It seems intuitively clear that an open interval (like $(a,b), (a, \infty), (-\infty,a)$ or $\mathbb{R}$) cannot be written as a disjoint union of two or more (nonempty) open intervals, but I'm not sure how to prove this rigorously.

Here's my attempt:

I assume the result that open intervals are connected. To prove the result, I show that the disjoint union of two or more open intervals is disconnected. Take any open interval of this union; call it $A$. Let $B$ denote the union of the other open intervals. So, our set is the disjoint union $A \cup B$. We wish to show that this is disconnected, i.e. that $\overline{A} \cap B$ and $A \cap \overline{B}$ are empty. We first show that $\overline{A} \cap B = \emptyset$. If $A = \mathbb{R}$ then $A \cup B$ would not have been disjoint, so $A \neq \mathbb{R}$ and hence $A$ is bounded in one direction, so one of its endpoints is a real number. Then $\overline{A}$ contains this real number. But $B$ cannot contain any of the real endpoints of $A$, because otherwise it will intersect with points of $A$ (since $B$ is open). So $\overline{A} \cap B = \emptyset$. Next we show that $A \cap \overline{B} = \emptyset$. If this were nonempty, then some element $b$ of $\overline{B}$ is in the open interval $A$. Since the closure of a set is the set of all its limit points, this means every neighborhood of $b$ contains elements of $B$. But this is impossible, since, for example, take an open interval centered at $b$ and contained in $A$; this is disjoint from $B$.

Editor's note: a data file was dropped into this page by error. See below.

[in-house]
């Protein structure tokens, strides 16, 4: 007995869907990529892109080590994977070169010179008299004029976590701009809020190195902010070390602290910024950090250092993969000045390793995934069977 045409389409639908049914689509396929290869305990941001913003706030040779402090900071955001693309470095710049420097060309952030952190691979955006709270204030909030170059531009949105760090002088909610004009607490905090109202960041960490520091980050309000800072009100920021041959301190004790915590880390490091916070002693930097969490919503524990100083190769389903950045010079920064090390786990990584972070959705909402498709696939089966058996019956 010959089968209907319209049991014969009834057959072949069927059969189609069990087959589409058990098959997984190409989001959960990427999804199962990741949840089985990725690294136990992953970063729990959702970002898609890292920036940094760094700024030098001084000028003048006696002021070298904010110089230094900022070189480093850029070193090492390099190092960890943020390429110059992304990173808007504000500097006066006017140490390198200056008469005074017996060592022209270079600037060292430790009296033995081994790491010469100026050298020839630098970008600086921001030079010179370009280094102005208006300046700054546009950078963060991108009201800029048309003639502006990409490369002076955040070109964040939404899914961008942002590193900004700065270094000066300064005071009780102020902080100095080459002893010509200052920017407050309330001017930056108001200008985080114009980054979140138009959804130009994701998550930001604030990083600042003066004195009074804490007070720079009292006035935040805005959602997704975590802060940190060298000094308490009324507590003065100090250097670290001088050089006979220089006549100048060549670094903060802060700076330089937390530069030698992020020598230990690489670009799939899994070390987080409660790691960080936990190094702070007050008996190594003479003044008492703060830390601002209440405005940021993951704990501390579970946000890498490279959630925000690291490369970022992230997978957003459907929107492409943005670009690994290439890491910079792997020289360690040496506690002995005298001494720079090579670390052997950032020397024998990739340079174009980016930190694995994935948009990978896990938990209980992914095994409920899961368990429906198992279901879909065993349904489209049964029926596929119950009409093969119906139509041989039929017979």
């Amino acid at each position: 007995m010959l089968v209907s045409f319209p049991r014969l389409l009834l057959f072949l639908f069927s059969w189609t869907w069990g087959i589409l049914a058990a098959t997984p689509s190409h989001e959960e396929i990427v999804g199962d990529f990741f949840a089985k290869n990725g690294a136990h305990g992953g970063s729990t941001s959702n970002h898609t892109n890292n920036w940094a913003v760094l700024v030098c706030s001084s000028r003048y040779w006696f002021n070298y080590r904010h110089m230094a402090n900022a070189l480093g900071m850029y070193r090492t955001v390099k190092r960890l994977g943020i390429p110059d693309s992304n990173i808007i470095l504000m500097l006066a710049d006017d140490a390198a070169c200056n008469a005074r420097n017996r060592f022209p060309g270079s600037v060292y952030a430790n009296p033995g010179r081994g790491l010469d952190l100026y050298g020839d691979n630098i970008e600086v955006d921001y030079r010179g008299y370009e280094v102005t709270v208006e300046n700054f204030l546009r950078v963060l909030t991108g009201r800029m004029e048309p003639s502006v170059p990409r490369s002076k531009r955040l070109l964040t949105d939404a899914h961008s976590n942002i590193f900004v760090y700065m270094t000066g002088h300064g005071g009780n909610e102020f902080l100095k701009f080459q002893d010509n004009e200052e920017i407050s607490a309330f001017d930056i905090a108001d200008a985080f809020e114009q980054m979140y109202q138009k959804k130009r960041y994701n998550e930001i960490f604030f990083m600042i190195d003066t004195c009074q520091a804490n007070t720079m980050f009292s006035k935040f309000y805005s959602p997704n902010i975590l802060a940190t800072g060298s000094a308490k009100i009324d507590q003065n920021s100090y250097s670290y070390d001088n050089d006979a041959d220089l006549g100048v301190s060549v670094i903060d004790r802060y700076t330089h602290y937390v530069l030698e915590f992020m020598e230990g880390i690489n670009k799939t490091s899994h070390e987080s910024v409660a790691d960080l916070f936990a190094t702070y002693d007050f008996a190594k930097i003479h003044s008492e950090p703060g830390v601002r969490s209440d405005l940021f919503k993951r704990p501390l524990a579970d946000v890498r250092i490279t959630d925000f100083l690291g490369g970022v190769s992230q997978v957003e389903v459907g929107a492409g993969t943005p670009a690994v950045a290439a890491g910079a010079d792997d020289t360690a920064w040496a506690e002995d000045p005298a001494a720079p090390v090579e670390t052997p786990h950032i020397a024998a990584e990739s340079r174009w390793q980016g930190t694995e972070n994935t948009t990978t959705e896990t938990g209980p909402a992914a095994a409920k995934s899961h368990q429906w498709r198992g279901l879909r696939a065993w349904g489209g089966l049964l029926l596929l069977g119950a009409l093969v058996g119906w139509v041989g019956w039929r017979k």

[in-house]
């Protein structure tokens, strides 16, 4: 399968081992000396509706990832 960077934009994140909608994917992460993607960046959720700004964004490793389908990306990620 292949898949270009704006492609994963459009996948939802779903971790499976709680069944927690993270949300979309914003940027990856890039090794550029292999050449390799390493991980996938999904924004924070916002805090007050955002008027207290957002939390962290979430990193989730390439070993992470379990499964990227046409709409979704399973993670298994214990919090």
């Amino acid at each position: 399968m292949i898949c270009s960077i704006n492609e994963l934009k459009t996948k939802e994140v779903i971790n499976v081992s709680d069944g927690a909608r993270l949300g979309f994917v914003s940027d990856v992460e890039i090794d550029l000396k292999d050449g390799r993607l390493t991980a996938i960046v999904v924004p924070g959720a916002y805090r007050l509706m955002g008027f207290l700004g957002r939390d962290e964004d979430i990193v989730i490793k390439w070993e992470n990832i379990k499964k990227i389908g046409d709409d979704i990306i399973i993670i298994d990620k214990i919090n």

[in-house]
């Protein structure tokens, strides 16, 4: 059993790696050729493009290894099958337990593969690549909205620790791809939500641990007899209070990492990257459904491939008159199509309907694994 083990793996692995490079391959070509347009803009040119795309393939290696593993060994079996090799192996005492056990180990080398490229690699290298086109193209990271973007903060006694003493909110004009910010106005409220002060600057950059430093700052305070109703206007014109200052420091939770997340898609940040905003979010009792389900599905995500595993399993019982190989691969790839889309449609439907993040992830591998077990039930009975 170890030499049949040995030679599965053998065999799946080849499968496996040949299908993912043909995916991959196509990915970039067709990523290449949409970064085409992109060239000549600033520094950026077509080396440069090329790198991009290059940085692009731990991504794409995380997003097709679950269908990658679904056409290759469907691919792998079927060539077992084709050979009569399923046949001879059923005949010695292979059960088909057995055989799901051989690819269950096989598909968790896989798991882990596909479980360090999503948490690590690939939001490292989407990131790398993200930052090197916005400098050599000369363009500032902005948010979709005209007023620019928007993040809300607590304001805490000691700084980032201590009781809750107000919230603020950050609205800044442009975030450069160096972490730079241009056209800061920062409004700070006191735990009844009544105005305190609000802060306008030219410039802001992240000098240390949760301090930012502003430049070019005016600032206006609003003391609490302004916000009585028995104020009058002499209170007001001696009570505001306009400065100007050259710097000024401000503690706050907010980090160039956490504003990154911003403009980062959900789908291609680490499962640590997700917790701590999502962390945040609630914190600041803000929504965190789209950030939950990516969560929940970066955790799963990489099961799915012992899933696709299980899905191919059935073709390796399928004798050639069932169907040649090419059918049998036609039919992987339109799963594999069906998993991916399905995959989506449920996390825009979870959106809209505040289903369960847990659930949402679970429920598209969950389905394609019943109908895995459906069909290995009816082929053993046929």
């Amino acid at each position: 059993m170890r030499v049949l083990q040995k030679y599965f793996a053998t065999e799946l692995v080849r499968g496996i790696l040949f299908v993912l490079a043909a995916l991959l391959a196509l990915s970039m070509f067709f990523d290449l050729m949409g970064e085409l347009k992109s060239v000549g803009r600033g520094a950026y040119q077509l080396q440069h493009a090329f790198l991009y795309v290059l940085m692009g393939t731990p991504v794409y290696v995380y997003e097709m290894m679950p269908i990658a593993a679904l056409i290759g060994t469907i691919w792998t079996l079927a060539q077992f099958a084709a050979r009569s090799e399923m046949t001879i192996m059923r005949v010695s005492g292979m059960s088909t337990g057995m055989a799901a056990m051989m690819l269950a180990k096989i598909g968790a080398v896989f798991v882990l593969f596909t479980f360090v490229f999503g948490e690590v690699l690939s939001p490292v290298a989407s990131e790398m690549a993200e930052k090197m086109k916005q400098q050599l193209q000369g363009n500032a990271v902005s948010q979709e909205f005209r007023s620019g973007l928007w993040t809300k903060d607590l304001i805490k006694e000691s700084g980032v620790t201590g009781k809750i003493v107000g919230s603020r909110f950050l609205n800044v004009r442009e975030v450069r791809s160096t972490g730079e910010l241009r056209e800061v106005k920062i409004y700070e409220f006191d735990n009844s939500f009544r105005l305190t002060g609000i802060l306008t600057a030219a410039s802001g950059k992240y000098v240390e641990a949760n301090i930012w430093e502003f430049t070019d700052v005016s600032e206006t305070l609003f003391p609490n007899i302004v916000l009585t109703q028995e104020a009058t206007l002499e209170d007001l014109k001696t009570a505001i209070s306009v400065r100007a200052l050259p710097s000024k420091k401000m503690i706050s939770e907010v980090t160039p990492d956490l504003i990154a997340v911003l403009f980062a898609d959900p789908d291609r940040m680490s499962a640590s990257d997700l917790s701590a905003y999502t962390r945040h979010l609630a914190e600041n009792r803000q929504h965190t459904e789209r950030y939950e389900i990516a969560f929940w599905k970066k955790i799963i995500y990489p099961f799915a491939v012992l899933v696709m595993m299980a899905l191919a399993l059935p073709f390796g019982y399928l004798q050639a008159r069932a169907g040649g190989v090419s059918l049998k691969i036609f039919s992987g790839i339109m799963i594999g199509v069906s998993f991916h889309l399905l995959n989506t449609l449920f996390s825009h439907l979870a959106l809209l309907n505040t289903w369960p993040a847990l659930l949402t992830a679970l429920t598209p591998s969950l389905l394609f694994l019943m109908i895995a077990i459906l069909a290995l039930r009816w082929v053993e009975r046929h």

• 2
    $\begingroup$ you can make it simpler... Suppose for instance that $(a,b) = (a,c) \cup (d,b)$, with $(a,c) \cap (d,b) = \emptyset$ and, of course $a<c<d<b$. What hapens to $c$? does it belong to the union? $\endgroup$ Commented Jun 17, 2020 at 14:11
  • $\begingroup$ This is essentially about completeness of reals, but the result looks so trivial as to demand the deep property of completeness. $\endgroup$
    – Paramanand Singh
    Commented Jun 19, 2020 at 7:06
  • $\begingroup$ The same result does not hold for intervals in $\mathbb {Q} $. $\endgroup$
    – Paramanand Singh
    Commented Jun 19, 2020 at 7:07

1 Answer 1


Let $(a, b)$ be an open interval, and $(c, d)$ an open interval properly contained in $(a, b).$ Then $a \leqslant c < d \leqslant b,$ and $a < c$ or $d < b.$ The set $(a, b) \setminus (c, d) = (a, c] \cup [d, b)$ is not open, because it contains $c$ or $d$ or both, but it does not contain a neighbourhood of either. Therefore $(a, b)$ is not the disjoint union of $(c, d)$ with the union of any non-empty collection of open intervals.

An application

(Proposition 4 is the promised application, while Proposition 5 is a by-product of the argument.)

Proposition 1. An open interval is not the disjoint union of an open interval and a non-empty open set.

Proof. See above. $\ \square$

Proposition 2. The union of a non-empty collection of open intervals with a non-empty intersection is an open interval.

Proof. Let $\mathscr{I}$ be a non-empty collection of open intervals containing a given point $c \in \mathbb{R},$ and let $J = \bigcup\mathscr{I}.$ In $\overline{\mathbb{R}} = \mathbb{R} \cup \{+\infty, -\infty\},$ let $a = \inf J$ and $b = \sup J.$ Then $a \notin J$ and $b \notin J.$ If $a < x < b,$ then $c \leqslant x < b$ or $a < x \leqslant c,$ and in either case $x \in I \subseteq J$ for some $I \in \mathscr{I}.$ Therefore $J = (a, b).$ $\ \square$